Subinvolution of placenta sites

Problems that can affect the dam after delivery include subinvolution of placental sites, acute metritis, acute mastitis, caked mammary glands, absent milk supply, and milk fever. Occasionally, a mother has problems accepting and caring for her puppies.

The uterus normally returns to near-normal size (a process called involution) by four to six weeks after whelping, and completes the entire process by 12 weeks postpartum. During the first four to six weeks, the dam will have a light pink to bloody vaginal discharge called the lochia.

A vaginal discharge that persists for more than six weeks is caused by subinvolution of placental sites (SIPS). These sites, where the placentas formerly attached to the wall of the uterus, are invaded by placentalike tissue called trophoblasts. The trophoblasts prevent the uterus from completing the process of involution. The associated vaginal bleeding is usually mild, but may be heavy enough to cause anemia.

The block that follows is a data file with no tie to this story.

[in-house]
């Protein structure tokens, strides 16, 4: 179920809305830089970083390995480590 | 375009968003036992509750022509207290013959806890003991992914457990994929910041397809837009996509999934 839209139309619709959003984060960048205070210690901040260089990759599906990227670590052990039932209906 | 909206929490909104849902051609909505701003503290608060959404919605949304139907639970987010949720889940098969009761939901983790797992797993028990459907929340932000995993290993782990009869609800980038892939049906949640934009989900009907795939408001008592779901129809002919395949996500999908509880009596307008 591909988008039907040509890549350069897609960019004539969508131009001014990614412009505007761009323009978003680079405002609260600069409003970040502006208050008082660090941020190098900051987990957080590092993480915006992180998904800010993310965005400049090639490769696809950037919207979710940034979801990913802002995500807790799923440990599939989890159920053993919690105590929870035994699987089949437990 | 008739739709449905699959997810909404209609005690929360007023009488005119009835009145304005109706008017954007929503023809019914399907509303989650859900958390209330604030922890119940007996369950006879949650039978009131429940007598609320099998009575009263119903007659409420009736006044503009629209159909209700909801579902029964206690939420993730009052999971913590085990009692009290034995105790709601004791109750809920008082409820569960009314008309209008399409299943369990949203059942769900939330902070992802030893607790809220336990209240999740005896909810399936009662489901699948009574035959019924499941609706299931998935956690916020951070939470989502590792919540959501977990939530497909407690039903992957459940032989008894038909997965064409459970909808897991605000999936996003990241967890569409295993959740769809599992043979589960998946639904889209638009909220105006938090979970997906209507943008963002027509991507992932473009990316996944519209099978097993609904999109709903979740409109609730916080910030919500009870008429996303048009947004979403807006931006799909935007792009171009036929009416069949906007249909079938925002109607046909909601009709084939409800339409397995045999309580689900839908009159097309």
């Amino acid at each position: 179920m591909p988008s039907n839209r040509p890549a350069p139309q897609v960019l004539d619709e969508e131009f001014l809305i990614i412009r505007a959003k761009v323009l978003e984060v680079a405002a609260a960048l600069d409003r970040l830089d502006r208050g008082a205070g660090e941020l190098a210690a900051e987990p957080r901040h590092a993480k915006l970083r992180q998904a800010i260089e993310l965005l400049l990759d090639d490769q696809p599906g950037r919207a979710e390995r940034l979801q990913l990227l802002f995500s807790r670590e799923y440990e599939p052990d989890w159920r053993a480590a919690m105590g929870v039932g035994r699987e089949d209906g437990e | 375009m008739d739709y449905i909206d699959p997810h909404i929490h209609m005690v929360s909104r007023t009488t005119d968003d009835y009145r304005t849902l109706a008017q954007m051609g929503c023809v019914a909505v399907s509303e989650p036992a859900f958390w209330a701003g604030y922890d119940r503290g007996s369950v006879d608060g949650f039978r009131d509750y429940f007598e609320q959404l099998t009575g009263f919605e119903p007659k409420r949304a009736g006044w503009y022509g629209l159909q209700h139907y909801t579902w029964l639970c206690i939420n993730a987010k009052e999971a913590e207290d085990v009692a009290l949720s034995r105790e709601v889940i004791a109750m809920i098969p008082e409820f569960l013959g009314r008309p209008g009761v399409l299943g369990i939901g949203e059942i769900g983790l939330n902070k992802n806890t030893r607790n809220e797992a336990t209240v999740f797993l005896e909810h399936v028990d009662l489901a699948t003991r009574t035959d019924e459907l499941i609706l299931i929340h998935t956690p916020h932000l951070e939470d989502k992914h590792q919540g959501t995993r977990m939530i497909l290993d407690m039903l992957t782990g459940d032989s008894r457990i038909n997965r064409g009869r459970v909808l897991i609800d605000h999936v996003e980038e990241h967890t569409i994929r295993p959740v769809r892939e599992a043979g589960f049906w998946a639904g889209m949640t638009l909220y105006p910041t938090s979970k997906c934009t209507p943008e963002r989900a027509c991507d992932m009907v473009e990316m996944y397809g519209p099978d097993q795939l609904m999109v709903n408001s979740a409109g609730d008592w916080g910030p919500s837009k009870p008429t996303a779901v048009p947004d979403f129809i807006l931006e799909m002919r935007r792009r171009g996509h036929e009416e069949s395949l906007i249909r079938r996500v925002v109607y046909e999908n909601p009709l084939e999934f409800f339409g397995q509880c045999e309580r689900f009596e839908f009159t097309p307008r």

SIPS tends to occur in bitches younger than 3 years old. There is no breed predisposition. The condition does not cause discomfort. SIPS can be complicated by acute metritis or perforation of the uterus, but this is not common.

The diagnosis is made by palpating the uterus and feeling lumpiness in the uterine horns. Ultrasonography shows the enlarged horns. Vaginal cytology may disclose trophoblastlike cells.

Treatment: The SIPS-related discharge usually resolves spontaneously. If it persists and you don’t plan to breed the bitch again, have her spayed. When SIPS disappears spontaneously, future fertility is not affected. There is no predisposition for developing SIPS after subsequent litters.